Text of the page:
Friday, April 23, 2004

IDT uses Wi-Fi to offer cheaper cell service
By Paul Davidson, USA TODAY - IDT uses Wi-Fi to offer cheaper cell service: "

Believe it or not, 43% of U.S. consumers still don't have a cell phone - many for budget reasons.

Now, long-distance company IDT is aiming at low- to moderate-income holdouts with a new breed of inexpensive service that offers mobile service but only in certain areas. IDT plans to introduce a semi-mobile phone service that works in areas equipped with Wi-Fi, a popular wireless technology linked to the Internet.

The strategy could pose at least a modest threat to the big wireless carriers as it marries two hot new technologies: Wi-Fi and Internet-based phone service.

The service price will be no more than $2 a month, with calls costing less than 5 cents a minute; initially, customers will likely prepay. Unlike with cell phones, incoming calls are free. While IDT initially will give away the phones equipped with Wi-Fi chips, they will eventually cost about $100.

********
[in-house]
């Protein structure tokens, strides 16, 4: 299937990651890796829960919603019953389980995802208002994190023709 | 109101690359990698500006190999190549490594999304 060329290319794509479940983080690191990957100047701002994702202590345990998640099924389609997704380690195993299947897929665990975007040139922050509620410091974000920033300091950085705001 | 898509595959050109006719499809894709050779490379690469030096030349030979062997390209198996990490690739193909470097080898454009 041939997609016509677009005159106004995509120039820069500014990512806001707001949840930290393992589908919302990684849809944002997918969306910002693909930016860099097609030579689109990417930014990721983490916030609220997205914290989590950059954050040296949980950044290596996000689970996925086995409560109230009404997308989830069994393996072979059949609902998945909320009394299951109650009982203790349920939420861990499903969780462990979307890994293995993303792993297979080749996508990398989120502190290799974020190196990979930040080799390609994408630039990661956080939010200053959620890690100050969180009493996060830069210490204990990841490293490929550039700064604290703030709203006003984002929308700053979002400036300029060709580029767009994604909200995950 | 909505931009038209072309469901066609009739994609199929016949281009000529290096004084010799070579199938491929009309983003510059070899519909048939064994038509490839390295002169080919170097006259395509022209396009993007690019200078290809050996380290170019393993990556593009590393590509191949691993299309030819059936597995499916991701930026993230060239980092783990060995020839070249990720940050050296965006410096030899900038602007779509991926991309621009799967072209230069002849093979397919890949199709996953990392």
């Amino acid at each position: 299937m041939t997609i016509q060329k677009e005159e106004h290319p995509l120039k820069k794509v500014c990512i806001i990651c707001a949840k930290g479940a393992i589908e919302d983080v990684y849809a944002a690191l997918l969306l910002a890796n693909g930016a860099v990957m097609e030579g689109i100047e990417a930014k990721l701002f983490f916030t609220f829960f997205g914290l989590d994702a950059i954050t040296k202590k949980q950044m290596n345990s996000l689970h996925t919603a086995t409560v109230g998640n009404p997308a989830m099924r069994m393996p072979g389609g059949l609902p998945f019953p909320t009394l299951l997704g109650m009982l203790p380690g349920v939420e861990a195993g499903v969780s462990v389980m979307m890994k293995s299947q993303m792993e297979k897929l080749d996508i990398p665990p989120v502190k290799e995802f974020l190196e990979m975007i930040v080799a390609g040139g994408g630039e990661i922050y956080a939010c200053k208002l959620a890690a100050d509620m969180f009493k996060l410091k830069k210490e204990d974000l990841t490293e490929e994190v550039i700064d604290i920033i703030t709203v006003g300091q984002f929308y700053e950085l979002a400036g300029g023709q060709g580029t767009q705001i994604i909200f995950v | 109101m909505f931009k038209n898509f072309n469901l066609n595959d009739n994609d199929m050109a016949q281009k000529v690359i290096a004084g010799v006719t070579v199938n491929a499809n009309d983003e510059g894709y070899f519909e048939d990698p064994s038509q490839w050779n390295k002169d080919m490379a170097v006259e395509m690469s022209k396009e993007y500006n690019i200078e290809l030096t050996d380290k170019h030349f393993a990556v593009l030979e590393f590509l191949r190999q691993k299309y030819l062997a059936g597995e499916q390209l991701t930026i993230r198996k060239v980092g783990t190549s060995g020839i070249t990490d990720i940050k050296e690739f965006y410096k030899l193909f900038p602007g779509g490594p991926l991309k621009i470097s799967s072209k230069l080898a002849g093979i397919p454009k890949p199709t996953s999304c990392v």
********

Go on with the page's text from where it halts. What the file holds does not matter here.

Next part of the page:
In two months, IDT says, it will roll out the service in the Ironbound area of Newark, N.J., blanketing the 2-square-mile neighborhood with Wi-Fi antennas and offering the phones and service at local stores. The firm plans to add a few more undetermined cities by September and about a dozen by year's end as it sets up Wi-Fi zones in areas such as senior-citizen or affordable-housing complexes. There, the handsets could serve as both the home phone and semi-mobile phone.

However, the phones also will work in any area with an open Wi-Fi network, which today lets Wi-Fi-enabled laptop users get broadband access.

Fee-based "hot spots," which offer access to Wi-Fi devices within 300 feet of an antenna hooked to a broadband line, are popping up in coffee shops, hotels, airports and even McDonald's.

But a growing number of cities, including Seattle, San Francisco and New York, have large swaths of free spots. Many college campuses are also Wi-Fi equipped. As a result, IDT may offer the phones and service nationally via the Web or toll-free number. The company's target audience includes immigrants, college students and seniors.

"We're creating a new industry ... that can provide affordable phone service for everyone," says Jim Courter, CEO of IDT, a leading provider of prepaid calling cards.

The handsets' Voice-over-Internet-Protocol, or VoIP, technology offers low-cost phone service by sending calls as data packets over proprietary data lines or the Internet. IDT will route the calls over its VoIP network.

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